Makarov further warned that the cause for such wars in the Commonwealth of Independent States (CIS) lies in the North Atlantic Treaty Organization’s (NATO’s) advance to the borders of the CIS and Russia.
Undoubtedly, a serious potential exists for wars along the frontiers of the CIS, formed out of the dissolution of the Soviet Union in 1991-1992, or even among some of its members, notably Uzbekistan and Tajikistan, although the threat does not come from NATO. Since Makarov’s warning, attention has focused more sharply on Iran. Rapidly accelerating developments have dramatically heightened the prospect of a conflict involving Iran that would, by Russian lights, still be a conflict with enormous potential for spillover and repercussions to the CIS and Russia. In Moscow’s eyes, a formal border notwithstanding, Iran is, as in Soviet times, a neighbor. According to Russian defense analyst Sergei Konovalov, Moscow is receiving reports of a U.S.-backed Israeli (possibly also the United States) surprise strike on Iran. According to defense correspondent Pavel Felgenhauer, open hostilities with Iran are supposed to begin in the summer of 2012; since Israel cannot finish the job, the Russian government and military expect U.S. forces to take part in the operation. When added to the civil war now germinating in Syria, these reports have generated great concern in Moscow about the fate of Russian troops in the Caucasus and the Caspian basin because Moscow believes that the United States will have bases in or support from Azerbaijan and/or Georgia and that Iran could attack in the Caucasus in response to a U.S. strike on it.
Thus, Moscow has begun military and diplomatic moves to forestall such strikes or, if those fail, has started preparations to respond credibly to any threats. Indeed, those preparations began in 2010. In September 2011, Russia created sniper units in its army brigades and reinforced its troops with new T-90A and T-72BM armored vehicles. During 2010-2011, Russian forces in what is now called the South Military District (SMD) received more than 7,000 pieces of new heavy weapons and were 70 percent rearmed with modern weapons (the rest of the army is only modernized by 16 percent). Similarly, forces in the SMD has received new communications equipment and land-based antiship missiles.
During October-November 2011, Moscow optimized the 102nd military base in Armenia. Dependents were sent back to Russia, the garrison near Yerevan was reduced, and subunits stationed there redeployed to Gyumri—nearer to the Turkish border. In December 2011, Russian forces at their bases in South Ossetia and Abkhazia were put on full combat readiness. Russian land forces in Armenia are now essentially isolated because Georgia has broken off the treaty allowing military transit through its territory, leading some former commanders of these forces to voice thoughts of having to launch breakthrough operations to support the Armenian-based troops in the event of a conflict in Iran. The routes by which this breakthrough would be effected led through Tbilisi, Georgia’s capital.
Meanwhile, the Black Sea fleet is patrolling near Georgia (which could side with the anti-Iran forces). A separate coastal missile division armed with Bal-E (Bastion) coastal antiship missiles (possible range: 130 km) was placed on permanent combat readiness. The missile launchers of the Caspian flotilla were redeployed from Astrakhan southward to Makhachkala and Kaspiysk to form a single ship grouping there. The missile patrol ship Tatarstan, the flotilla’s flagship, will be joined by the small artillery ship Volgodonsk and the Dagestan missile ship. The Tatarstan‘s missiles have a rage of up to 200 km. An aircraft carrier group of the Northern fleet has departed for the Mediterranean led by the aircraft cruiser Admiral Kuznetsov to call at Tartus. Lt. Gen. Vladimir Shammanov has also announced that the Russian troops in Armenia will be reinforced by paratroopers (VDV in Russian), possibly together with attack and transport helicopters. These assault VDV units with helicopters may be moved into Abkhazia and South Ossetia. To justify this naval, airborne, and land rearmament, defense correspondent Pavel Felgenhauer writes that “The Russian military believes that when the U.S. goes to war with Iran, it may deploy forces in friendly Georgia and warships in the Caspian with the possible help of Azerbaijan.” And, given the possibility of a war in Nagorno-Karabakh that could break out in conjunction with a conflict of Iran, the military commentator Col. Vladimir Popov raised the possibility of a Russian operation to defend Armenia against Turkey, a NATO member (a threat that led Russia in 1993 to warn Turkey that such an operation risked nuclear war). Thus, Makarov’s scenario could materialize in this admittedly somewhat far-fetched (at least to us) fashion.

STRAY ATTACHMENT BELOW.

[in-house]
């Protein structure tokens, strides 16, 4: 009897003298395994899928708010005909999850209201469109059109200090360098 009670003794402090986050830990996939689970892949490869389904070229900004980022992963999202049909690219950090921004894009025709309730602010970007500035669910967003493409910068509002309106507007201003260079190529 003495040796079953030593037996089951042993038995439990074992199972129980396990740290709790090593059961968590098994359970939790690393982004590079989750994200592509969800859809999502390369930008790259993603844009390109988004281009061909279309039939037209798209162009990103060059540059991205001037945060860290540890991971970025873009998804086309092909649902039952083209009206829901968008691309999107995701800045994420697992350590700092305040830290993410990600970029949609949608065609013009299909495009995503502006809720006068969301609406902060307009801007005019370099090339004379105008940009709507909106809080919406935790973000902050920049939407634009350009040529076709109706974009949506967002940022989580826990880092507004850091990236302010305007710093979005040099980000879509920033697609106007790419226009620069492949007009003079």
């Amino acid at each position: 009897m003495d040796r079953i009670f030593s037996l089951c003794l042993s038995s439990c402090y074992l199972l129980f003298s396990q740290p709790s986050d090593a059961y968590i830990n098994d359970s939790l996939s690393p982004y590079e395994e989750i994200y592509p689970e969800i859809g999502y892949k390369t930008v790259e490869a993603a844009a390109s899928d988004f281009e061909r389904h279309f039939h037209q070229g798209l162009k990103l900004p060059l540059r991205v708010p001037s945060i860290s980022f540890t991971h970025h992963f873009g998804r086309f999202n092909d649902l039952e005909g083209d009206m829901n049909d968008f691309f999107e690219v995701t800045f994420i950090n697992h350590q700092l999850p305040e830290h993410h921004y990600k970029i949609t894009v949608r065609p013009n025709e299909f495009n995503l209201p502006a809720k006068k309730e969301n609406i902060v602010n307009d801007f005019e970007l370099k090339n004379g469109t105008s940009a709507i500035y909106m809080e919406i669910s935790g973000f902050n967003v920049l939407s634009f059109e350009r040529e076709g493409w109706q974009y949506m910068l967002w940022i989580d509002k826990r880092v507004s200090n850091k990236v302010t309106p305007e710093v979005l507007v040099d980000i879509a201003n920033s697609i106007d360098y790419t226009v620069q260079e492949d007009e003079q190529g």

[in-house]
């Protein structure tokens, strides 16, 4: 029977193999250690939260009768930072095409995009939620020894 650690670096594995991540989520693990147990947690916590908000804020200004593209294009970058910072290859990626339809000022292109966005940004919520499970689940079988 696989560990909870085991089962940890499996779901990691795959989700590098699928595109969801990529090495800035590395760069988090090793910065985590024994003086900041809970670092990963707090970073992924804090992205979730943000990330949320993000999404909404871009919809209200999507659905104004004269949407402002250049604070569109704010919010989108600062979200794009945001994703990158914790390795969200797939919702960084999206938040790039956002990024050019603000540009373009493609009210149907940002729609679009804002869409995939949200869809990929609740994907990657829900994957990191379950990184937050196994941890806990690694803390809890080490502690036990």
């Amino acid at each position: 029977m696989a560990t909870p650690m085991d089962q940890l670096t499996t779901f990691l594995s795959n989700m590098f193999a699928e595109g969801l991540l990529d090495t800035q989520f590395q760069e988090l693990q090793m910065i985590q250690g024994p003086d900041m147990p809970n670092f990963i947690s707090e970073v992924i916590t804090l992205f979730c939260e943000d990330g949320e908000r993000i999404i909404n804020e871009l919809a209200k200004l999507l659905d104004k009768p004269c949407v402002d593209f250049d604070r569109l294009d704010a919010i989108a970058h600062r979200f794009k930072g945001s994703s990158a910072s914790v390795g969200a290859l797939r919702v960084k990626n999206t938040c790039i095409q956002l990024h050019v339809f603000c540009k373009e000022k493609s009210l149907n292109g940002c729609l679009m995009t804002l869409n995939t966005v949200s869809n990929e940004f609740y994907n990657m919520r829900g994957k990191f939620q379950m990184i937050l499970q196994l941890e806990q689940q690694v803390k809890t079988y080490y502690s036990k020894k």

At the same time, the controversial military commentator Aleksandr’ Khramchikin, deputy director of the Institute for Political and Military Analyses, claims that U.S. moves to withdraw from Iraq and reopen Alaskan oil fields suggest the likelihood of an impending strike against Iran. He also believes that a U.S.-Israeli strike on Iran would lead Iran to destroy infrastructure everywhere near its borders (presumably for shipping energy to Europe), including Kazakhstan, and draw Moscow into the war. He, too, notes the strengthening (described above) of the Caspian flotilla. Indeed, he sees the September 2011 exercise, Operation Tsentr—involving land, sea (this flotilla), and air forces in Central Asia and the forces of Kazakhstan and Kyrgyzstan that rehearsed precisely this scenario of an Iranian attack on Kazakhstan—as another sign of Russian preparations against such a scenario.